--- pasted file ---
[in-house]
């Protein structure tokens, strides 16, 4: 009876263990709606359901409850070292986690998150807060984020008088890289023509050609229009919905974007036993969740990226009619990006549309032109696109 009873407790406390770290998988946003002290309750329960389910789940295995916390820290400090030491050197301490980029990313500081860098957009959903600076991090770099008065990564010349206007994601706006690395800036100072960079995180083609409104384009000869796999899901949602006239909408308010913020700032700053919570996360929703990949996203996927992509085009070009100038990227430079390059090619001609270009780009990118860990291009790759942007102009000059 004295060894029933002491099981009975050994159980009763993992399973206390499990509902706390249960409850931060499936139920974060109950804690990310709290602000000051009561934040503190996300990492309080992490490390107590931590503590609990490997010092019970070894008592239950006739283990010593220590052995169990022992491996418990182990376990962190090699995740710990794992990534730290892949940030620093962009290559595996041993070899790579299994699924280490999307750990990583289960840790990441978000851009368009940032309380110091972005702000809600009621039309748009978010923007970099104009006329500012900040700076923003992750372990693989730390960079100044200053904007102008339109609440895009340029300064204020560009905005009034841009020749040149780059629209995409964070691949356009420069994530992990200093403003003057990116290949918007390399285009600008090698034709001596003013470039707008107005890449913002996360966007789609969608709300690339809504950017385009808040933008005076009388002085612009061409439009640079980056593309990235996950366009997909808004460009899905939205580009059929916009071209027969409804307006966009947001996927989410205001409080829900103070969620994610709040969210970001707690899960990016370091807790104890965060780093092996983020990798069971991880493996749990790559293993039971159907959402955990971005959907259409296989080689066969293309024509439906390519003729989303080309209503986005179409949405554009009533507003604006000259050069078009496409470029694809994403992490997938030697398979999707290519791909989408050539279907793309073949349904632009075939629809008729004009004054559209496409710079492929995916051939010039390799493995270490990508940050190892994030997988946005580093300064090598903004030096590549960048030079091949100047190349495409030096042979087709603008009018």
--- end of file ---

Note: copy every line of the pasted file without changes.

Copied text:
[in-house]
């Protein structure tokens, strides 16, 4: 009876263990709606359901409850070292986690998150807060984020008088890289023509050609229009919905974007036993969740990226009619990006549309032109696109 009873407790406390770290998988946003002290309750329960389910789940295995916390820290400090030491050197301490980029990313500081860098957009959903600076991090770099008065990564010349206007994601706006690395800036100072960079995180083609409104384009000869796999899901949602006239909408308010913020700032700053919570996360929703990949996203996927992509085009070009100038990227430079390059090619001609270009780009990118860990291009790759942007102009000059 004295060894029933002491099981009975050994159980009763993992399973206390499990509902706390249960409850931060499936139920974060109950804690990310709290602000000051009561934040503190996300990492309080992490490390107590931590503590609990490997010092019970070894008592239950006739283990010593220590052995169990022992491996418990182990376990962190090699995740710990794992990534730290892949940030620093962009290559595996041993070899790579299994699924280490999307750990990583289960840790990441978000851009368009940032309380110091972005702000809600009621039309748009978010923007970099104009006329500012900040700076923003992750372990693989730390960079100044200053904007102008339109609440895009340029300064204020560009905005009034841009020749040149780059629209995409964070691949356009420069994530992990200093403003003057990116290949918007390399285009600008090698034709001596003013470039707008107005890449913002996360966007789609969608709300690339809504950017385009808040933008005076009388002085612009061409439009640079980056593309990235996950366009997909808004460009899905939205580009059929916009071209027969409804307006966009947001996927989410205001409080829900103070969620994610709040969210970001707690899960990016370091807790104890965060780093092996983020990798069971991880493996749990790559293993039971159907959402955990971005959907259409296989080689066969293309024509439906390519003729989303080309209503986005179409949405554009009533507003604006000259050069078009496409470029694809994403992490997938030697398979999707290519791909989408050539279907793309073949349904632009075939629809008729004009004054559209496409710079492929995916051939010039390799493995270490990508940050190892994030997988946005580093300064090598903004030096590549960048030079091949100047190349495409030096042979087709603008009018």